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FDA Approves Descovy for HIV Prevention in MSM, Transgender Women

Jaime Rosenberg
The FDA has approved Gilead’s second HIV prevention pill, Descovy, for at-risk adults and adolescents weighing at least 35 kg, excluding those who are at risk of HIV due to vaginal sex because the efficacy of Descovy has not been assessed in this population.
Most people at high risk for HIV will now have another option to prevent infection following the FDA’s approval of Gilead’s Descovy (emtricitabine 200 mg and tenofovir alafenamide 25 mg).

The approval, which comes 2 months after an FDA panel recommended use of the pill for pre-exposure prophylaxis (PrEP) in men and transgender women, covers at-risk adults and adolescents weighing at least 35 kg, excluding those who are at risk of HIV due to vaginal sex because the efficacy of Descovy has not been assessed in this population.

Until now, Truvada (emtricitabine/tenofovir disoproxil fumarate), which is also sold by Gilead, has remained the only PrEP pill on the market since its approval for HIV prevention in 2012.

“PrEP drugs are highly effective when taken as indicated in the drug labeling and can prevent HIV infection,” Jeffrey Murray, MD, MPH, deputy director of the Division of Antiviral Products in the FDA’s Center for Drug Evaluation and Research, said in a statement. “This approval provides more prevention options for certain patients at-risk for acquiring HIV and helps further efforts by the FDA and [HHS] to facilitate the development of HIV treatment and prevention options to reduce new HIV infections.”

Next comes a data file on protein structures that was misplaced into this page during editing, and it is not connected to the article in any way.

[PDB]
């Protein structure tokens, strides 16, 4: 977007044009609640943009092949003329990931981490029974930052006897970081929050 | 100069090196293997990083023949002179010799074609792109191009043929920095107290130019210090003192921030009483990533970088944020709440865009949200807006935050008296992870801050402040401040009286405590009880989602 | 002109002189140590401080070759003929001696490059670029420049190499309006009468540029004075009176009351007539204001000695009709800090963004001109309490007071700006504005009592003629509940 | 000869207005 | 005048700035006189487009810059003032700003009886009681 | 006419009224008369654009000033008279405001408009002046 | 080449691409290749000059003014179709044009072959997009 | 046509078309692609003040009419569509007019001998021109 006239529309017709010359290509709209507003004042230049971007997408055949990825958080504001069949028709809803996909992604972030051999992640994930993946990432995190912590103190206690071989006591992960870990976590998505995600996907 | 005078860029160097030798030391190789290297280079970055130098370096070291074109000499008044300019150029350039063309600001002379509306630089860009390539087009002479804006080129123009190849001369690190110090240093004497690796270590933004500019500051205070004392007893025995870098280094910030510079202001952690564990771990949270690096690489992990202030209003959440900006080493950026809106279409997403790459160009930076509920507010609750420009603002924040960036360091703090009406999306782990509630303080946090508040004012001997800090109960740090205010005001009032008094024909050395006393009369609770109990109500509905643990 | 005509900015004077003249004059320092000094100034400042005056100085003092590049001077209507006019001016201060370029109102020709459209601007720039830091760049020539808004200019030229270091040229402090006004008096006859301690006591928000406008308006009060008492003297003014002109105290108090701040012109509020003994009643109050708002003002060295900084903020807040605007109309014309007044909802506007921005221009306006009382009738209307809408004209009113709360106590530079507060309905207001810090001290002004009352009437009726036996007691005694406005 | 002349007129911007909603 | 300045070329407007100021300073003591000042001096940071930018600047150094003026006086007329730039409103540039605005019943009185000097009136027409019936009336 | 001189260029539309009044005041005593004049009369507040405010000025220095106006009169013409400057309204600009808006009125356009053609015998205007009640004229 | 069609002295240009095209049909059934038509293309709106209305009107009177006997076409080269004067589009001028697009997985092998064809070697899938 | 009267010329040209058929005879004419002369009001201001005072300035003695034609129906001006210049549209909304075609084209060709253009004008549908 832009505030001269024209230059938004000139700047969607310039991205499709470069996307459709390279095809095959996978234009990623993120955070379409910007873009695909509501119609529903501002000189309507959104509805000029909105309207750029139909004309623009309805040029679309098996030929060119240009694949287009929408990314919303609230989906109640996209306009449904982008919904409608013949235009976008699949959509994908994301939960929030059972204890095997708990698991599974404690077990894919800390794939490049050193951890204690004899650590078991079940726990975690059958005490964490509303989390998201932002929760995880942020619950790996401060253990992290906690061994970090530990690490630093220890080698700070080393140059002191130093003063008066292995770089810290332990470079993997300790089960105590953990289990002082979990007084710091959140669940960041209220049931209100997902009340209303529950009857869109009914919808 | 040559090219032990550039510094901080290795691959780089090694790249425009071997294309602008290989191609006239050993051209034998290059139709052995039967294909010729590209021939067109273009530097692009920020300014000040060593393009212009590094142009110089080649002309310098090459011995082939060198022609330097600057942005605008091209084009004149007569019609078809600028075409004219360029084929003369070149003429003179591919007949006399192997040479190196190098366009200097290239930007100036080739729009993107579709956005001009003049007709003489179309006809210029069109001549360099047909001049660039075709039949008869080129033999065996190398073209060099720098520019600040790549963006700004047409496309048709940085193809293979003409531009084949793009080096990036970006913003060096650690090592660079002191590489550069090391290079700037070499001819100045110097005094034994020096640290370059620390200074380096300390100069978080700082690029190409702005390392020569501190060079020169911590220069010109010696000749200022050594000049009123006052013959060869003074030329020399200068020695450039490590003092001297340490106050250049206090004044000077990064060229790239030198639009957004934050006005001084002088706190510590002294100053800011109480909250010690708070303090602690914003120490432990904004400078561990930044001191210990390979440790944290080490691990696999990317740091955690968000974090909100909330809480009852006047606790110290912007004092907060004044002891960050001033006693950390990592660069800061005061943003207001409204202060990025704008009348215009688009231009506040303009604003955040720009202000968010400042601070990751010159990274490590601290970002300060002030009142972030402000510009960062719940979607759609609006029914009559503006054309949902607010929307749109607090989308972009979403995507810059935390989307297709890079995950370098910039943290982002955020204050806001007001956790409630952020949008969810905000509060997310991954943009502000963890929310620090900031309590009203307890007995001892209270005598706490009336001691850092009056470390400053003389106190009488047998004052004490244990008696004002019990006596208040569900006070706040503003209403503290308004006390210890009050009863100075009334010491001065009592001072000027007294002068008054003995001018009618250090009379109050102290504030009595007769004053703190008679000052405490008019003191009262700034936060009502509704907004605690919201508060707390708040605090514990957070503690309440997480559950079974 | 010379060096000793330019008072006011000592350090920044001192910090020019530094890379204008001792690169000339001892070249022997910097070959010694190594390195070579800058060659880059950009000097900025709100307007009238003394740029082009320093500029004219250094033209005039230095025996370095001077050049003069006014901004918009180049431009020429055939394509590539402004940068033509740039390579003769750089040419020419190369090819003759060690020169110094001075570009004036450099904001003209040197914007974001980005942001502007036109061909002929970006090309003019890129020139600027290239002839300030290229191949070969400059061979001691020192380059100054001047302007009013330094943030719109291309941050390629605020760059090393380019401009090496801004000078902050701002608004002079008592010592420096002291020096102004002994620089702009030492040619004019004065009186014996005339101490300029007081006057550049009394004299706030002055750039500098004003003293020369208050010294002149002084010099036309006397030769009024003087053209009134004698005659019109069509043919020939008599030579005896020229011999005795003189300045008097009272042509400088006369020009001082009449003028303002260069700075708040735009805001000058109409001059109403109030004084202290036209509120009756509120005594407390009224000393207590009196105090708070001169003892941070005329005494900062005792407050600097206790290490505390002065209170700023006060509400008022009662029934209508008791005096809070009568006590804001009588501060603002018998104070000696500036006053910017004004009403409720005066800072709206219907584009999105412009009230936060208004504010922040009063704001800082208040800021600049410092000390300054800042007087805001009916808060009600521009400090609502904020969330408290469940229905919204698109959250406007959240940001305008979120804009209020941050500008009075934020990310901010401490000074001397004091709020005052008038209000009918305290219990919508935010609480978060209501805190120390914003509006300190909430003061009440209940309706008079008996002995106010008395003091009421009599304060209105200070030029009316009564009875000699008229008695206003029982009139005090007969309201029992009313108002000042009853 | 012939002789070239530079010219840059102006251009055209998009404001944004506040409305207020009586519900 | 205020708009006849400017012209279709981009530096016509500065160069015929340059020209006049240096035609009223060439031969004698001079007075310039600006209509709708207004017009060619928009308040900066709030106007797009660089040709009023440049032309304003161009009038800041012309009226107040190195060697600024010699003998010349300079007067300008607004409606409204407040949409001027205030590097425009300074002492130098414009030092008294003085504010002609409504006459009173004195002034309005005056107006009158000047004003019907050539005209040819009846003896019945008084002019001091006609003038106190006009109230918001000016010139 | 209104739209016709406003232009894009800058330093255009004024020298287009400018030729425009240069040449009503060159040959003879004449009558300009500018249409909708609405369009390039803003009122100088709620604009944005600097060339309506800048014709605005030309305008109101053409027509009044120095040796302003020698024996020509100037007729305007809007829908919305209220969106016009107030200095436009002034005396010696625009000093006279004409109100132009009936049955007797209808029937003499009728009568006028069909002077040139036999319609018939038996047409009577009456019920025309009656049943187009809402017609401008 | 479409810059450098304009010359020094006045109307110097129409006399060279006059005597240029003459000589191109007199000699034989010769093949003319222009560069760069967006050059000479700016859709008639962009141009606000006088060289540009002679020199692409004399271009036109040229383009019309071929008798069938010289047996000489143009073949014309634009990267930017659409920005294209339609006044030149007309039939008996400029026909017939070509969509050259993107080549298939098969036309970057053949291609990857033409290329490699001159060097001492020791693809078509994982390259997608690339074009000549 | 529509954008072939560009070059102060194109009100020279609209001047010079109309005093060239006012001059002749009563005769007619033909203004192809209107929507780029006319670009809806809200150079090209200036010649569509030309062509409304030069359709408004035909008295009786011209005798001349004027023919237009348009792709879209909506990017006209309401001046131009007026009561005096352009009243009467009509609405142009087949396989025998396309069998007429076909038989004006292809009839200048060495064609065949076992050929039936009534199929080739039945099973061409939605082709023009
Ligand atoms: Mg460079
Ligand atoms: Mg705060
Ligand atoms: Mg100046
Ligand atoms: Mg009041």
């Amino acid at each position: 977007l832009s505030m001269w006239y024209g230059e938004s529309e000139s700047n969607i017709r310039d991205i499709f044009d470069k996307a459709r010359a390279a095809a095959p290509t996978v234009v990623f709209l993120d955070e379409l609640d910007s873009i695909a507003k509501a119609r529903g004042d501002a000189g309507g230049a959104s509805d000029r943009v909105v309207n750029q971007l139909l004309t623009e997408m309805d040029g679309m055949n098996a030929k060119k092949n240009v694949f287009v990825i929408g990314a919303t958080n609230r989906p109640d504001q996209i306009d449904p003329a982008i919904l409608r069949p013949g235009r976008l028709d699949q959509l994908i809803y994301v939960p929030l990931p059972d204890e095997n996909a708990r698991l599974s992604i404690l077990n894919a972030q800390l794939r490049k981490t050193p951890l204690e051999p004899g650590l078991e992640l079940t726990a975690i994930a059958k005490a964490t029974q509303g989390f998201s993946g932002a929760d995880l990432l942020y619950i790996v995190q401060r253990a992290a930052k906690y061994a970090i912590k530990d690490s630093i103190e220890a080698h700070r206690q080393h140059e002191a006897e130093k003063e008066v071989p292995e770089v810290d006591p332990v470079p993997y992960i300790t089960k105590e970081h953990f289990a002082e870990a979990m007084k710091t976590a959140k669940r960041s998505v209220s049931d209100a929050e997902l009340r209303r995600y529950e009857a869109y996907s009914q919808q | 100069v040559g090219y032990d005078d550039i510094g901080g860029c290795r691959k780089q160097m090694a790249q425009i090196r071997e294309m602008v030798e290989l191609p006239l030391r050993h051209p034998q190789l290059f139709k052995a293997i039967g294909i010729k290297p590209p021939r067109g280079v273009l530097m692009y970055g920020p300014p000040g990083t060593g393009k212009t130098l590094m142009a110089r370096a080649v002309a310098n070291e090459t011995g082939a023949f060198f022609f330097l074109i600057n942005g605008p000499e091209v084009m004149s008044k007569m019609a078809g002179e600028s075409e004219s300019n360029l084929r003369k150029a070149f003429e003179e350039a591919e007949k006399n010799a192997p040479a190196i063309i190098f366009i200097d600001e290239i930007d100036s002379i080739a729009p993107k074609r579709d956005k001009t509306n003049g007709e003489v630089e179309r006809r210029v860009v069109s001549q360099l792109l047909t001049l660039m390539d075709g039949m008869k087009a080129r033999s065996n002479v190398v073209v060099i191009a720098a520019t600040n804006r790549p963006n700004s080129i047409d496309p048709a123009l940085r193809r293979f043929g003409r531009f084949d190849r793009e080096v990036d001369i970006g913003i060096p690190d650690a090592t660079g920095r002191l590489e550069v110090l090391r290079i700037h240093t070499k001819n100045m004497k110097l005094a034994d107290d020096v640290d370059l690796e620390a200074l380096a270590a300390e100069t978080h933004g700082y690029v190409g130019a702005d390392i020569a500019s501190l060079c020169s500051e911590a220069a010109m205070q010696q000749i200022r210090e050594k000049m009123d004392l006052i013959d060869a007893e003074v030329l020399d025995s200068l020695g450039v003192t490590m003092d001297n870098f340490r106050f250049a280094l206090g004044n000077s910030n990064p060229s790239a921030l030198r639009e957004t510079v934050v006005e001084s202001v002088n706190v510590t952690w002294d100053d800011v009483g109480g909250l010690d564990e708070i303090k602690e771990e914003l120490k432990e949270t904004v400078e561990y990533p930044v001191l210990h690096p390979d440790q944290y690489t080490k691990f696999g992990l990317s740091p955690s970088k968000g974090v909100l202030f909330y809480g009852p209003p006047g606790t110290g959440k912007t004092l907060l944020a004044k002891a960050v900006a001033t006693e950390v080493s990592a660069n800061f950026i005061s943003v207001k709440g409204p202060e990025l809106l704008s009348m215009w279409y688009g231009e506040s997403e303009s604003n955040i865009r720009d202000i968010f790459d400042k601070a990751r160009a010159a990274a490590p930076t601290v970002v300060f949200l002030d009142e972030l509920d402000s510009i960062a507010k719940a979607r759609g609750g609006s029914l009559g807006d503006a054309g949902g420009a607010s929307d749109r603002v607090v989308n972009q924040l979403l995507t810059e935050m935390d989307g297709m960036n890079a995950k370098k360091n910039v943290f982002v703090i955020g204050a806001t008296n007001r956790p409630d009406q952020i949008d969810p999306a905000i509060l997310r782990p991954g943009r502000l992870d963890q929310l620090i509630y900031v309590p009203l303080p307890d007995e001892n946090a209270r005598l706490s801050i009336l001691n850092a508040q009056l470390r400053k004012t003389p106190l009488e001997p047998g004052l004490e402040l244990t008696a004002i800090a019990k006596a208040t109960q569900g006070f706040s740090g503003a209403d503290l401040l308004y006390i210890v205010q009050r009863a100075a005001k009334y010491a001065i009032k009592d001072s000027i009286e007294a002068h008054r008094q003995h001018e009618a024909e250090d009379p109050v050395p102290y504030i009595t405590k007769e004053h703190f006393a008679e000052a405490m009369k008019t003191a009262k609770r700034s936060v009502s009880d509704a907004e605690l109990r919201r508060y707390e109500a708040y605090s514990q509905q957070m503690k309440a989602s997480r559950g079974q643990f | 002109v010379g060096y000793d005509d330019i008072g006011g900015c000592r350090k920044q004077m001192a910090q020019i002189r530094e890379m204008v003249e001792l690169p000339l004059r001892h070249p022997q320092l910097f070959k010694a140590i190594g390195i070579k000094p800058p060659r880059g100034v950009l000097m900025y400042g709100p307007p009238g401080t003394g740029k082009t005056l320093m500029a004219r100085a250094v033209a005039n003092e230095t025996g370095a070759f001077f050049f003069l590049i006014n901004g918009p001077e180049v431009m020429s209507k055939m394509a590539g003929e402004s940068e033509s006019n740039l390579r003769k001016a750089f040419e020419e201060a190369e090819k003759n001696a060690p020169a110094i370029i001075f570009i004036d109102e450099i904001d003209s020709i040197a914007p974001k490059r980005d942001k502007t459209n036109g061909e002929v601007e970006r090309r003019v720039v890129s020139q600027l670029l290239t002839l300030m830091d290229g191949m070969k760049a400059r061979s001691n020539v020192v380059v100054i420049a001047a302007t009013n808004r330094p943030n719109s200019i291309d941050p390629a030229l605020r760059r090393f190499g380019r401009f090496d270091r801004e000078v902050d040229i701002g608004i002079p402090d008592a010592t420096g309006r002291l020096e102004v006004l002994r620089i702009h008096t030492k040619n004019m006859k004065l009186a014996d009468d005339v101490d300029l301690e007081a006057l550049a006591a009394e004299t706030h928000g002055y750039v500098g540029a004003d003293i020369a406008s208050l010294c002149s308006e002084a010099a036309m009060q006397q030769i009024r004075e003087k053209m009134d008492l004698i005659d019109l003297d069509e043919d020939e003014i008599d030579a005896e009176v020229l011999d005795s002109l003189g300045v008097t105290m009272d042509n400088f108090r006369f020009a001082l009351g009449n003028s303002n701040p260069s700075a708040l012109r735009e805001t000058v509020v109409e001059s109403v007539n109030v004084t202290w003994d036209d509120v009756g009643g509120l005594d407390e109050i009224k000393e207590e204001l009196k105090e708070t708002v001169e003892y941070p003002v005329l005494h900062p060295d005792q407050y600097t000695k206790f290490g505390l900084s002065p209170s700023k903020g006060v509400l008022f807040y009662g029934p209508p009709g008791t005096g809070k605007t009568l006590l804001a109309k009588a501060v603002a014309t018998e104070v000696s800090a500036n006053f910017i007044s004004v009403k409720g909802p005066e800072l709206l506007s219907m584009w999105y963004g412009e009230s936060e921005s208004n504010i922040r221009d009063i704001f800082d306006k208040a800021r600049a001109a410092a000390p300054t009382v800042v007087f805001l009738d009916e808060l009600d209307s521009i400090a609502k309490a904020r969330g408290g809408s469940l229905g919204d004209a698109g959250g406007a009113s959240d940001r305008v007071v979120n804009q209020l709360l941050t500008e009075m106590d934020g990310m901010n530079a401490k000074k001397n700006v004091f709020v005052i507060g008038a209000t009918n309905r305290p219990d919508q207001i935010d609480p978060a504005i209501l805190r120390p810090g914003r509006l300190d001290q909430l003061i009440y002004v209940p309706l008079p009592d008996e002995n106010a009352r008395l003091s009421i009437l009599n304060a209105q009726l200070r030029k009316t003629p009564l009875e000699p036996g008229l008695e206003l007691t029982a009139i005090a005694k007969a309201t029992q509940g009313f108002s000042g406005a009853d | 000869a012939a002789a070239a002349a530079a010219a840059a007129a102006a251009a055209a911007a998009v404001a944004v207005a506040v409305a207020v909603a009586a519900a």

The safety and efficacy of Descovy was demonstrated during the multiyear global DISCOVER trial of more than 5300 men and transgender women who have sex with men and were at risk of HIV infection. Comparing Descovy with Truvada over 48 to 96 weeks, researchers found that Descovy produced comparable risk reduction to Truvada. Among the 2694 participants who received Descovy, there were 7 HIV infections, compared with 15 infections among the 2693 patients taking Truvada.

The most common adverse reaction observed in the patients was diarrhea.

“Today, because of landmark biomedical and scientific research advances, there are unprecedented opportunities to significantly reduce new HIV infections,” said Edwin DeJesus, MD, FACP, FIDSA, Medical Director, Orlando Immunology Center, in a statement. “Descovy for PrEP offers healthcare providers and appropriate people at risk for HIV an additional biomedical prevention option with a demonstrated improvement in bone and renal safety parameters as compared to Truvada.”

Descovy, which was approved in April 2016 for the treatment of HIV, comes with a Boxed Warning based on the risk of posttreatment acute exacerbation of hepatitis B. The label also includes a Boxed Warning regarding the risk of drug resistance with PrEP use in undiagnosed early HIV infection.

 
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